Late into the eighty-eight minute one-man show, writer and performer Brad Zimmerman says his play has the wrong title. In fact, he admits, it should be entitled, “My Son the Waiter: A Jewish Mother’s Tragedy.” The joke gets a big laugh from the very appreciative audience, which it undoubtedly does at every performance. More than a one-liner, the joke highlights that this reflective history of a stand-up comedian and waiter’s life is really a combination of valentine to his mother and therapy session for himself.
The comedian is at his best as a modern-day Catskills comic, selling one-liners and short jokes with energy and deft timing. Too young to have worked the Catskills circuit, the sixty-two-year-old understands how to sell an old joke with freshness and verve that leaves the audience reminiscing about an earlier age. The jokes are interspersed with his own personal arc, a tortious journey through the dark side of the entertainment industry where jobs are scarce and waiting tables becomes a powerful reminder of the sacrifice needed even to claim bit parts.
Zimmerman’s demons may be keener than most. He struggled to get parts, as does every comic and actor, but he also struggled with paralyzing fears that stopped him for decades from moving from acting classes to theatrical work. To the thousands of restaurant customers he served, the material does not offer much of an apology. His main theme remains “It’s nearly closing, don’t you have a can of tuna fish at home?” Still, Zimmerman has worked. He opened for legendary comics George Carlin and Joan Rivers for a short time. He also appeared as in “The Sopranos” as the attorney for mobster Johnny Sack. And of course, becoming an attorney should make any Jewish mother proud, even if it was only on TV.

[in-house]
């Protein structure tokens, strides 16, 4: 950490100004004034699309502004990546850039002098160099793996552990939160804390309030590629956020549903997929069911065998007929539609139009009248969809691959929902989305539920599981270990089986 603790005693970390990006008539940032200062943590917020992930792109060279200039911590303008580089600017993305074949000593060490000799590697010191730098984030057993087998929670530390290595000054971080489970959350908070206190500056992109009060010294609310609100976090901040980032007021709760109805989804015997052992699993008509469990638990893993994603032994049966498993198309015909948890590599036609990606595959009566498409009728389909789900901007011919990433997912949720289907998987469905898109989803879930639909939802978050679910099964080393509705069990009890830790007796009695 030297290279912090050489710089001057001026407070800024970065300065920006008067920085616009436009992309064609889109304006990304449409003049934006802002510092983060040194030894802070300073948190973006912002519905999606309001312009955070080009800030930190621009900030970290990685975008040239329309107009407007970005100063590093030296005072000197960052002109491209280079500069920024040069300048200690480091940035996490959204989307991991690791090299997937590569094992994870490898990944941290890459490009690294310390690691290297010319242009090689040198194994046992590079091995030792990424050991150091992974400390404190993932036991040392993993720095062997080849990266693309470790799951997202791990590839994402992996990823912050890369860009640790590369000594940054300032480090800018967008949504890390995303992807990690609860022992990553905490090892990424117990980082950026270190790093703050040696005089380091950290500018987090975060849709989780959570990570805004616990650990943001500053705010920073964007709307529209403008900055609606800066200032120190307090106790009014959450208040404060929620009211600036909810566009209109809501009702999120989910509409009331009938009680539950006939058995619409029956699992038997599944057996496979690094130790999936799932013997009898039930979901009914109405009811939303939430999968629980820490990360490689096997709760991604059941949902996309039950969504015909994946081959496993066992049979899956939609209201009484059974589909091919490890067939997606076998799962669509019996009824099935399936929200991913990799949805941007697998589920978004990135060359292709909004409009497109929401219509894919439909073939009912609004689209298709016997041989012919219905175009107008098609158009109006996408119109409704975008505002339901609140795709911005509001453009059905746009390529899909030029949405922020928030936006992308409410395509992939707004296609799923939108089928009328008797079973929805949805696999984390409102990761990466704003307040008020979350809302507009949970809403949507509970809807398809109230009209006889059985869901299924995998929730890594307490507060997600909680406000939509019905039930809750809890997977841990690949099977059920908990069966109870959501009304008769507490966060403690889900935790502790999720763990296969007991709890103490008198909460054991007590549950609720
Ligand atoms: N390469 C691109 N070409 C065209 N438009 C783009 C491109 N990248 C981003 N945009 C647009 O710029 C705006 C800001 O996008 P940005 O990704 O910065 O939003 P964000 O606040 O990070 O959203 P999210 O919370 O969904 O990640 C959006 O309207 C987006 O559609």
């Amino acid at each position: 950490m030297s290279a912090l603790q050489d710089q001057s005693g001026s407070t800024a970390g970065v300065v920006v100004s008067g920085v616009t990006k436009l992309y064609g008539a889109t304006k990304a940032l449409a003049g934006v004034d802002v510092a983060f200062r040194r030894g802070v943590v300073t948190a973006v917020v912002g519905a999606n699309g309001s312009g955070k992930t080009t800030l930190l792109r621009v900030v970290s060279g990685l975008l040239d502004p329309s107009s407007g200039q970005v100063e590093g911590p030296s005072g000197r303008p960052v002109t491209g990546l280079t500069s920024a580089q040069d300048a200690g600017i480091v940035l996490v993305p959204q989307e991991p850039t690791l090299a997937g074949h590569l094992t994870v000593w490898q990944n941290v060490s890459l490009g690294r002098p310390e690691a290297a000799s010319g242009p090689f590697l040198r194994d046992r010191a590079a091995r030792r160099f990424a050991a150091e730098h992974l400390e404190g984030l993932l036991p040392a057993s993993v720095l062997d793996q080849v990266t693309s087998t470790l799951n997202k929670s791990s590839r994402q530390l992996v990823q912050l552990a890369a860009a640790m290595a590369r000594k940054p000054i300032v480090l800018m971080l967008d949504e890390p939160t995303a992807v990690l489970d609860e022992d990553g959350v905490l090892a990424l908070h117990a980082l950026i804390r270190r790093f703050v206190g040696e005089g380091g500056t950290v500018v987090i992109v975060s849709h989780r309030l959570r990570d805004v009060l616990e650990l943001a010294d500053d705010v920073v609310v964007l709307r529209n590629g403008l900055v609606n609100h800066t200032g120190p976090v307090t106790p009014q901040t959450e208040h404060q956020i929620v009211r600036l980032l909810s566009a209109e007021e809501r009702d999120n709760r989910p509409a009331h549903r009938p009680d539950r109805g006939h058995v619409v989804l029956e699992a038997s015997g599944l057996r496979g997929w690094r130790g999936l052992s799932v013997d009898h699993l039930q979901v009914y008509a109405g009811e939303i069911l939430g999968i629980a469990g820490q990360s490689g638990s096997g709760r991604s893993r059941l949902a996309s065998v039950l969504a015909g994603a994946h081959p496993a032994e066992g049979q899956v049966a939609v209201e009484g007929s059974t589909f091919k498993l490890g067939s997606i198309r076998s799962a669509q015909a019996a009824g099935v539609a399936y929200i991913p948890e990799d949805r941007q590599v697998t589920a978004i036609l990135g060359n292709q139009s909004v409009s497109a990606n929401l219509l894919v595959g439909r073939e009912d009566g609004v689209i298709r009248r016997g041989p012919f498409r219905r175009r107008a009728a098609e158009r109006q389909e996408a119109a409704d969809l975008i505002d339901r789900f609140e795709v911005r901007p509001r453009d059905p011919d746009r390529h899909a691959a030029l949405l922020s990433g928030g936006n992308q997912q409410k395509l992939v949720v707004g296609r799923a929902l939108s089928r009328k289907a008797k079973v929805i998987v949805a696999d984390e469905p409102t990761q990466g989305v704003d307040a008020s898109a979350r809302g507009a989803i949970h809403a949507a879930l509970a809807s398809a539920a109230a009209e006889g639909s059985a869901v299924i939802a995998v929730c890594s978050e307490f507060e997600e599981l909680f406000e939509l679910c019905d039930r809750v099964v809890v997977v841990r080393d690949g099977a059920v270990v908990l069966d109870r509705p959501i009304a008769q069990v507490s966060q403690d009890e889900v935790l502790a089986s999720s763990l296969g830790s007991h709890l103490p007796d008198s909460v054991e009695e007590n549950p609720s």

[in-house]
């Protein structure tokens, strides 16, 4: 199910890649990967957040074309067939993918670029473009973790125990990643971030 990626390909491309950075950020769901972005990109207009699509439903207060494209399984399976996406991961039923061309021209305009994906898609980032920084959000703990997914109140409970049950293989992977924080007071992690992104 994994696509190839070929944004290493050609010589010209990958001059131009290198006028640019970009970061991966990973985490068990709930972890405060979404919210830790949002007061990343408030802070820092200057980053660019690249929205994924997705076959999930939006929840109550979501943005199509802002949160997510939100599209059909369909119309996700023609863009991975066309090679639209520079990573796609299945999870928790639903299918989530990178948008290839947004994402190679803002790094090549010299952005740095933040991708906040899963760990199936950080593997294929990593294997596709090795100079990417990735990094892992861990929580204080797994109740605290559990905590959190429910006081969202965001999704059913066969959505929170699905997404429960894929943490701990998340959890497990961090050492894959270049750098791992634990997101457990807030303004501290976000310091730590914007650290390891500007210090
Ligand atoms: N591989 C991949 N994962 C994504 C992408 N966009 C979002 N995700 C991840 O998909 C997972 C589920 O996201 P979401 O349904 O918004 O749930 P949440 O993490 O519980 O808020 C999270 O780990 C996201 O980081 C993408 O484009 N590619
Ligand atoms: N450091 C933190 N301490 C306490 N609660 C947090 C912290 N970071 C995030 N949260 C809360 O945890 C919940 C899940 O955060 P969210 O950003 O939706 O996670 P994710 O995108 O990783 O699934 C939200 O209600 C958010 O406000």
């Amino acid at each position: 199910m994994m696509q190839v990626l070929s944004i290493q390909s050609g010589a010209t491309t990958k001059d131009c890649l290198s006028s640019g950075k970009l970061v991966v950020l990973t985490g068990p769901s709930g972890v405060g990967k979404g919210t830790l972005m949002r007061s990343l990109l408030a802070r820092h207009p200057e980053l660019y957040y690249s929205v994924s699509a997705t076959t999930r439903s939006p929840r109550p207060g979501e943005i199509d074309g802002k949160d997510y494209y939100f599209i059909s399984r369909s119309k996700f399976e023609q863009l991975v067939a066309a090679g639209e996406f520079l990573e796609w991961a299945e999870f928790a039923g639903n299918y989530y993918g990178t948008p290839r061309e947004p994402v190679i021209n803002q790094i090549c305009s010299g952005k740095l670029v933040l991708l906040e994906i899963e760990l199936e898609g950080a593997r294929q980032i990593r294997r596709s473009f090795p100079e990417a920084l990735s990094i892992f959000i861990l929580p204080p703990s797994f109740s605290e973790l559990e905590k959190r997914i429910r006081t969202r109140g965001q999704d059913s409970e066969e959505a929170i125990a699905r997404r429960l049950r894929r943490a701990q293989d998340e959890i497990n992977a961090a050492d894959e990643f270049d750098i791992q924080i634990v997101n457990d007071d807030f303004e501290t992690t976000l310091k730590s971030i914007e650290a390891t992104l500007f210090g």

His conversations with his mother and father frame his life and highlight the true tragedy referenced in the title. This clever comic is working to prove a point more than to entertain an audience. Like great Matzah Ball Soup, Zimmerman’s great joke delivery are the Matzah Balls, and every good waiter knows to be sure the bowl isn’t just filled with thin broth. Fortunately, his humor floats to the top, leaving the audience fully satisfied.
My Son the Waiter: A Jewish Tragedy runs through March 25, 2018 at the Norma & William Horvitz Auditorium at the NSU Art Museum in Fort Lauderdale. Phone: 888-448-7469. http://mysonthewaiter.com/
Showtimes: Thurs. 2:00 pm & 7:30 pm; Friday 7:30 pm; Sat. 2:00 pm & 7:30 pm; Sun. 2:00 pm